Heading home tomorrow after a very long stint in West Africa. My trips away are usually in the 10-14 day range so to do more than a month is pretty tiring.
As much as I look forward to seeing my clan again, there are some things I will miss about both Nigeria and Ghana. Cheap beer, cheap fags, cheap food, and cheerful people. Being able to smoke in a bar. If you are a non-smoker you have no idea just how wonderful, and how liberating such a simple thing actually is. I felt normal. No-one was doing that wanky hand-waving and false-coughing so prevalent amongst the UK Righteous.
I won't miss certain smells, like a crowded lift and me being the only one to have bothered with deoderant. I won't miss seeing the corpses: two this trip. Both mangled in the same car accident. A shocking sight. Claret everywhere and no-one seeming to care very much. I won't miss the stench of open sewer systems, with fresh scat gently roasting in the 35 degree heat. And the rain! By jiminy but it comes down hard. A solid wall of water. But it's warm.
The lizards. Multi-coloured, from diddy to OMG!, running hither and yon, searching for food. The cows here are armed. Mark Wadsworth would have a field day. They carry these vicious looking horns up to 3 feet in length. Tiny goats, eating by the roadside but just smart enough to keep their bits out of harms way. Roads littered with squashed snakes. Young kids holding up dead things, grouse, pheasant, and some sort of gopher, on the roadside to sell. Hawkers at every traffic light wandering up and down the stationary cars flogging all sorts of shit, from chewing gum, to sanitary towels, to cold drinks, fresh bread and bizarrely, a whole toilet and cistern.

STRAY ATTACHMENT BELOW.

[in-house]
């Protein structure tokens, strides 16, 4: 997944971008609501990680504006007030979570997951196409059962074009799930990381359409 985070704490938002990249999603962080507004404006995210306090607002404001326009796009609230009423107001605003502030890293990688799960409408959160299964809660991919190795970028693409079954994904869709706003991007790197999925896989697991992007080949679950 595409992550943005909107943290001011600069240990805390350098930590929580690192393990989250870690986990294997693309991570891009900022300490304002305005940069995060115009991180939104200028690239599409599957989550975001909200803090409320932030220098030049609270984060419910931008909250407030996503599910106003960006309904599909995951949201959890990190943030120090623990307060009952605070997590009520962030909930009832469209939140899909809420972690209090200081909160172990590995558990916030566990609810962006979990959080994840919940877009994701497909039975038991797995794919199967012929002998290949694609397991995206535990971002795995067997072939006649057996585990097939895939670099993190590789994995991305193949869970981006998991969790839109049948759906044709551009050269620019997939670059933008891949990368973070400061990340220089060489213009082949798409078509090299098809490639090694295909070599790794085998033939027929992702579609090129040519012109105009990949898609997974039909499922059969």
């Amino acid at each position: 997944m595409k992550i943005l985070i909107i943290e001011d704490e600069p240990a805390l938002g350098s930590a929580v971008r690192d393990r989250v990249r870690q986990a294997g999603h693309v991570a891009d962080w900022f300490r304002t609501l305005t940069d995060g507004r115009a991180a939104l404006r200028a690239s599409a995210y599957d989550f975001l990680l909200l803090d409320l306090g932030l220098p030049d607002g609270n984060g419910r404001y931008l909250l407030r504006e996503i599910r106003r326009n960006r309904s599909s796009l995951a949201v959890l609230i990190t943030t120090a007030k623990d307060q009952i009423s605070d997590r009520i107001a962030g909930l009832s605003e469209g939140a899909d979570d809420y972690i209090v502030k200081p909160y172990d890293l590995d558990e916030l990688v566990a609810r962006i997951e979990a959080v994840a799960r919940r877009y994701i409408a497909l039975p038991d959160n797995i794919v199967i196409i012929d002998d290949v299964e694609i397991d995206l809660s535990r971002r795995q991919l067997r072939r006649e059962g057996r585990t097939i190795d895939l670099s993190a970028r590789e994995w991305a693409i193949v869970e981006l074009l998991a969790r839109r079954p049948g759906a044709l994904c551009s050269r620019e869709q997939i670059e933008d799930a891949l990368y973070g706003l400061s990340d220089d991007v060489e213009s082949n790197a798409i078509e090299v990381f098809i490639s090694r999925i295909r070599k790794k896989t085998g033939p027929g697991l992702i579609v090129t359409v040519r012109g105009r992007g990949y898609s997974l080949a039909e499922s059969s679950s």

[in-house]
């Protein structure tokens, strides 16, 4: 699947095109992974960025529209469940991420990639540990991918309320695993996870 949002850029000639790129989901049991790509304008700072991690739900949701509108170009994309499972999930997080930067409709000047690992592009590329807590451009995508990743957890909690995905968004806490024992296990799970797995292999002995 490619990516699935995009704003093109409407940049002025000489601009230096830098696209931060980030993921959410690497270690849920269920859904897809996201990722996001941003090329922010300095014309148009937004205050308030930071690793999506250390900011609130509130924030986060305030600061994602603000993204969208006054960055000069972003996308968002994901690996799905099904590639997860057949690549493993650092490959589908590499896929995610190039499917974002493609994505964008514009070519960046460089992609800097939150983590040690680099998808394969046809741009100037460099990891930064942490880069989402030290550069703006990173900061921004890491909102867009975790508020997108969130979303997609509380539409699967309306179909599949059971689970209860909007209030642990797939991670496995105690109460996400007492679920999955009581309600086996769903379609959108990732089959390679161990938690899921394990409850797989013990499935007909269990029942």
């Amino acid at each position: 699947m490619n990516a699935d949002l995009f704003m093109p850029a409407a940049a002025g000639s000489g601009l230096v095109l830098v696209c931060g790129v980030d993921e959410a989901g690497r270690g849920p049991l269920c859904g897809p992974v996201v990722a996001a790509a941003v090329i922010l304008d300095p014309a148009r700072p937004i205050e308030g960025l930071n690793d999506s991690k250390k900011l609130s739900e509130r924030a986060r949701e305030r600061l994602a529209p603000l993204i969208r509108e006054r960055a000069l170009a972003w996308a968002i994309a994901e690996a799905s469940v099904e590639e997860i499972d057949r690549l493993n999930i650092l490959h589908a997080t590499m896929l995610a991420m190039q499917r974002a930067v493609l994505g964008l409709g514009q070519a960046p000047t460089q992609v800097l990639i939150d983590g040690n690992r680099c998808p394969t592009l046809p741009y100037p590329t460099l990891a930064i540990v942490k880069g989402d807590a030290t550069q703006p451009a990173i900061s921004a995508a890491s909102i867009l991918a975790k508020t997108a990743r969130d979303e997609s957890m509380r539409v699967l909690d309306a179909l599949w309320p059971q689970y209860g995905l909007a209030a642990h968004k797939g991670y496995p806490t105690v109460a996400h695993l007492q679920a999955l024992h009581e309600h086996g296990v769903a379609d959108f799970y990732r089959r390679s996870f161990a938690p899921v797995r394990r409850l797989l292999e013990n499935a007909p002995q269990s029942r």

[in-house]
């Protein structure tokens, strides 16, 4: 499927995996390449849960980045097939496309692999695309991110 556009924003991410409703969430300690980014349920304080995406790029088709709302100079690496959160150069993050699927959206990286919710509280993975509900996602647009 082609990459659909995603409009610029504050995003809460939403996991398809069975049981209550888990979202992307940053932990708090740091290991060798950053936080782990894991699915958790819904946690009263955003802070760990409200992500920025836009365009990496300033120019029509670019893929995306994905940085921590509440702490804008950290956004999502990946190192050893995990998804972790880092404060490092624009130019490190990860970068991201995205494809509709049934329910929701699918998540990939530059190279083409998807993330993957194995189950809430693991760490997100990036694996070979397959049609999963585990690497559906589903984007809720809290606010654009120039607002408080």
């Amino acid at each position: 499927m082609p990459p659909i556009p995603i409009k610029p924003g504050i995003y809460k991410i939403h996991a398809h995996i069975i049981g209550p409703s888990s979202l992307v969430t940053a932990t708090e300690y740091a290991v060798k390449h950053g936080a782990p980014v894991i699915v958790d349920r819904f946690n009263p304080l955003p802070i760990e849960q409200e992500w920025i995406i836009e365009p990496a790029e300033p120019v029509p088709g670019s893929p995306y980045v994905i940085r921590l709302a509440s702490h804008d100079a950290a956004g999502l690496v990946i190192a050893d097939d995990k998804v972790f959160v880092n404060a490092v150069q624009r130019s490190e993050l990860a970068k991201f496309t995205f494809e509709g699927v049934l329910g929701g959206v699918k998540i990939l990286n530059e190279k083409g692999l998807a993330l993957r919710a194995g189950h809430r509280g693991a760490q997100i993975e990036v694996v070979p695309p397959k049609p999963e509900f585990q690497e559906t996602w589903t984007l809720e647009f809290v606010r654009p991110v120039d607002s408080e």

Hookers. Mostly young and beautiful, plying their trade wherever I seemed to be at the time. And their patience with me as I said no, politely, and assisted by pointing out older, richer men. Listening to the arguments between the ladies of the night and my fellow travellers in the room next door as morning came, and a sudden realisation that neither of the two parties had agreed a price the night before. The inevitable shrieking from her, and him begging her to "Please keep your voice down", and then, right on cue, the arrival of the hotel manager, (a nice Scotsman called Gavin), and his security team. Exit one LOTN with around half of what she expected to earn.
I'll miss, as I always do, the dramatic sunsets, and that double G&T that I have to go with them. The size of the moon in the sky. Impossibly huge. The marked difference in the wad of banknotes I brought with me and the pitifully small pile I will change back to UK notes in Aberdeen. But at last I can get back to just one currency. No more looking in different pockets for the right money.
I will not miss the six hours a day I spent in Lagos traffic. Nor the air conditioning unit here in Takoradi that has a mind of its own. I swear it was determined to keep my skin a pale, unhealthy blue whilst I was anywhere near it. I tried turning it off one night and had to swim across a river of sweat to do my morning ablutions. How sexy is that, ladies?
Reasons to be cheerful? I will see my
I need a volunteer to tell both my boys that I will miss their birthdays this year. I will be in London when my oldest turns 22 in October and I will be in Libya when my youngest turns 15 in November.
Ah, the joys of travel, eh?